The University of Hull is one of 24 partners awarded a major European Union research grant of almost €10million to improve the prediction of how rivers, estuaries and coasts will respond to environmental change using experimental models.
The network of partners will work together on the HYDRALAB+ project, which addresses the urgent need to understand the consequences of climate change on rivers, estuaries and coasts using experimental models.
Researchers Dr Stuart McLelland and Professor Dan Parsons at the University of Hull are leading one of three major areas of the HYDRALAB+ project, developing innovative techniques and protocols to improve how climate change is represented in experimental models of rivers, estuaries and coasts.
The improved models will provide powerful tools to contribute to decision-making and mitigating risks resulting from climate change impacts, such as storms or floods.
This work is also critical to improve hydraulic research facilities across Europe so they are prepared to address climate change issues.
The researchers are also contributing to another area of the project, exploring how research facilities can incorporate vegetation in their modelling. This is essential to understand the complex changes to the hydrologic cycle between water/sediment fluxes and vegetation.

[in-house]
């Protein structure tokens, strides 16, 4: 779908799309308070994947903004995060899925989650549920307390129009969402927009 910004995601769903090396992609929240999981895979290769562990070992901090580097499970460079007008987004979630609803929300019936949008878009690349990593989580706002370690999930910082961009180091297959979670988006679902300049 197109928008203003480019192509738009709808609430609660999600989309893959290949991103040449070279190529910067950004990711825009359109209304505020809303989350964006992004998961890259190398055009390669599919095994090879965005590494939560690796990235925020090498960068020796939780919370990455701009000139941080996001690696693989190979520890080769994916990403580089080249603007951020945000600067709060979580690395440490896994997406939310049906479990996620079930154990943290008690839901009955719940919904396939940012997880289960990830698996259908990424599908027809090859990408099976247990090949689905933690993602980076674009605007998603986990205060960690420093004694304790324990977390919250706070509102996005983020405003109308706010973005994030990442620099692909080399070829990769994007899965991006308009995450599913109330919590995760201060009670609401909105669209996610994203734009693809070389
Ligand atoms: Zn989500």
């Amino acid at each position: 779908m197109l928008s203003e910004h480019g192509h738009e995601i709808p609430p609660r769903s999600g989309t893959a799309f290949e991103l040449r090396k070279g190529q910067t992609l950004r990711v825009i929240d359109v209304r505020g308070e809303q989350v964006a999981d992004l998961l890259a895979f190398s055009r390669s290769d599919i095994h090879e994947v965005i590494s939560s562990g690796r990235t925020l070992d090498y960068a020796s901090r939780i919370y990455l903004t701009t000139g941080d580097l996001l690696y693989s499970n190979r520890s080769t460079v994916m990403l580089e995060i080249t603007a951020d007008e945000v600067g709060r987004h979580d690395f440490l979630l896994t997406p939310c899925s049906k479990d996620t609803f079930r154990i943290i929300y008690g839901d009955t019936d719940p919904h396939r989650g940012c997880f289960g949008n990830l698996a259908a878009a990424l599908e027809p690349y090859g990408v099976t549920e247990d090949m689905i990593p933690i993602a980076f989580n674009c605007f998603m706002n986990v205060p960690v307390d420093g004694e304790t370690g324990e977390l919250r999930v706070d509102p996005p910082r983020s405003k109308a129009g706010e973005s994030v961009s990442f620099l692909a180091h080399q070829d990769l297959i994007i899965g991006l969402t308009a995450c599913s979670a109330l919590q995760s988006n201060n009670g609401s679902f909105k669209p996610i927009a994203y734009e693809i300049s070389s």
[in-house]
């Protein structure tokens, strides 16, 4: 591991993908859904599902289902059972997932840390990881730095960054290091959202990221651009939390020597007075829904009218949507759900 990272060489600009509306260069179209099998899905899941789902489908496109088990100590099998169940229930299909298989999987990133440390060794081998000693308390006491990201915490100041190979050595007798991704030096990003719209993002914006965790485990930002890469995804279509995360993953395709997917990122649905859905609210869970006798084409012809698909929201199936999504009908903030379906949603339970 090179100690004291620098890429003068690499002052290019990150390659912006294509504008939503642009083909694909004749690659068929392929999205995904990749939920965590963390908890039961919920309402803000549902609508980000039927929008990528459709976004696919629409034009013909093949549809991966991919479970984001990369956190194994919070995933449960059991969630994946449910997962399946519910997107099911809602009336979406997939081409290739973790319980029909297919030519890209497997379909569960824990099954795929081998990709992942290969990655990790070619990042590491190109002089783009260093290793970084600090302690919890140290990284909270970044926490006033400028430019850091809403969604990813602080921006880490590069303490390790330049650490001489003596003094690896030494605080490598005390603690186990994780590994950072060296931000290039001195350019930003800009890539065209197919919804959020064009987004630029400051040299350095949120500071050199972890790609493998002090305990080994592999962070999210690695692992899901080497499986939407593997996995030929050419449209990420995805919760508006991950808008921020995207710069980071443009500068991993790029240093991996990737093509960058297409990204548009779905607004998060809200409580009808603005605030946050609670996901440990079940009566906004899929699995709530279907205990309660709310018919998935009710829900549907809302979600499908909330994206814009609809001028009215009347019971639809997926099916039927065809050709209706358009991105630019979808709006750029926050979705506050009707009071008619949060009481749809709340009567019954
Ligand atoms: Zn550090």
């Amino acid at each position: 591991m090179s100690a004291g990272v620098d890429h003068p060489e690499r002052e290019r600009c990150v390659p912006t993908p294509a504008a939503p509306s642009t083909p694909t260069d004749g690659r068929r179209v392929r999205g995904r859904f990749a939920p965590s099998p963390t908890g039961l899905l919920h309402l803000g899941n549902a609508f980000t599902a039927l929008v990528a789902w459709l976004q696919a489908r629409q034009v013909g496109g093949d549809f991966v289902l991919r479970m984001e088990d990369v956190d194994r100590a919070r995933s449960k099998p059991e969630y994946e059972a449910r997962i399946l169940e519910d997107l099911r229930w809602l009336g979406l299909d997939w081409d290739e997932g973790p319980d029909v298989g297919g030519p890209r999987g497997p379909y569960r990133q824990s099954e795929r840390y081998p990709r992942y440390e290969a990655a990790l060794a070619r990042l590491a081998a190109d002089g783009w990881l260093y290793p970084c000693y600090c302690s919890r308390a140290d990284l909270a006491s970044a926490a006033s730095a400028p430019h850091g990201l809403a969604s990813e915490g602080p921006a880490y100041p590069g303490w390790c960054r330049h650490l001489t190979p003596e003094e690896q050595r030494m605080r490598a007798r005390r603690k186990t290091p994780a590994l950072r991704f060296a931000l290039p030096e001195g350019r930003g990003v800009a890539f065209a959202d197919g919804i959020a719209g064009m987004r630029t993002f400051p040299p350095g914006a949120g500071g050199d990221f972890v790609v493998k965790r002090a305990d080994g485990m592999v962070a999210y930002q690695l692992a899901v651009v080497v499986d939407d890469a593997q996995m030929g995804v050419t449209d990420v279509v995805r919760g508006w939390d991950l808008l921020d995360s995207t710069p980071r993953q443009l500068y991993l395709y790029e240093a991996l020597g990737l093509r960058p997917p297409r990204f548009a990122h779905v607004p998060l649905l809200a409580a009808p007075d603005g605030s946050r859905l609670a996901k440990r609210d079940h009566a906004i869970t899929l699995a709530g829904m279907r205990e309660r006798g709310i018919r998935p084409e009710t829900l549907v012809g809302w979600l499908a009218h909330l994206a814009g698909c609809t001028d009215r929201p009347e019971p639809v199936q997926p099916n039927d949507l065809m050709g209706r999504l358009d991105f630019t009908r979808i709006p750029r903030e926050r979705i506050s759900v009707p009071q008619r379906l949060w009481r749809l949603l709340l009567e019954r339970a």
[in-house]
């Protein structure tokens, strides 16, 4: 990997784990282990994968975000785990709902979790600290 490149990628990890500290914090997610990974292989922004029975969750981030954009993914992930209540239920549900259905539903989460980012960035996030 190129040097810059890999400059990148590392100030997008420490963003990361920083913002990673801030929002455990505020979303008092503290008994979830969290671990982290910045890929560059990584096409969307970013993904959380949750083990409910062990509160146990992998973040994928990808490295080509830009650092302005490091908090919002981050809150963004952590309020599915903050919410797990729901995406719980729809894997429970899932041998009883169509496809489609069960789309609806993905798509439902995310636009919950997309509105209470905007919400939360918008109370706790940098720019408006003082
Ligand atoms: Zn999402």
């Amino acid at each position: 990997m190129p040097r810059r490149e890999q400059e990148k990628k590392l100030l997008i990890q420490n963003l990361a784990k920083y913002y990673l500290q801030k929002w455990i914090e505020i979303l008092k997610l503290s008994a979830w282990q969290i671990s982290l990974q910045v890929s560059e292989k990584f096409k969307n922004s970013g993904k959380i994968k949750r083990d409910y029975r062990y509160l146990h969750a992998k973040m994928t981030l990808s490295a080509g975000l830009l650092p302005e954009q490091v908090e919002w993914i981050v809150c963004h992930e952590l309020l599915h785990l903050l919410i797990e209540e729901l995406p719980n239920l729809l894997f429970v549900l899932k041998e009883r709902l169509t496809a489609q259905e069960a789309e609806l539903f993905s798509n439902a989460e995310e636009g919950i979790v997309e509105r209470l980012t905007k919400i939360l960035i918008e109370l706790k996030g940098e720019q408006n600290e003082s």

The work will primarily be based at the University of Hull's >Total Environment Simulator housed at The Deep aquarium.
Open access – Total Environment Simulator
Part of the funding enables the University of Hull to provide access to the Total Environment Simulator, enabling groups of researchers from across Europe to undertake climate change research projects in these experimental facilities.
This is a unique opportunity to develop novel research projects using this unique physical modelling infrastructure as well as providing training for new researchers from other European countries.
Hosting the first HYDRALAB+ event
The University of Hull is one of 24 partners in the HYDRALAB network, an established community of hydraulic engineering expertise and research facilities across Europe. The network deals with the experimental modelling of complex interactions of water with biota, sediment, structures and ice.
Networking is a key component of HYDRALAB+. The University of Hull will be hosting the first HYDRALAB event in early 2016 which will bring together facility managers from outside the network.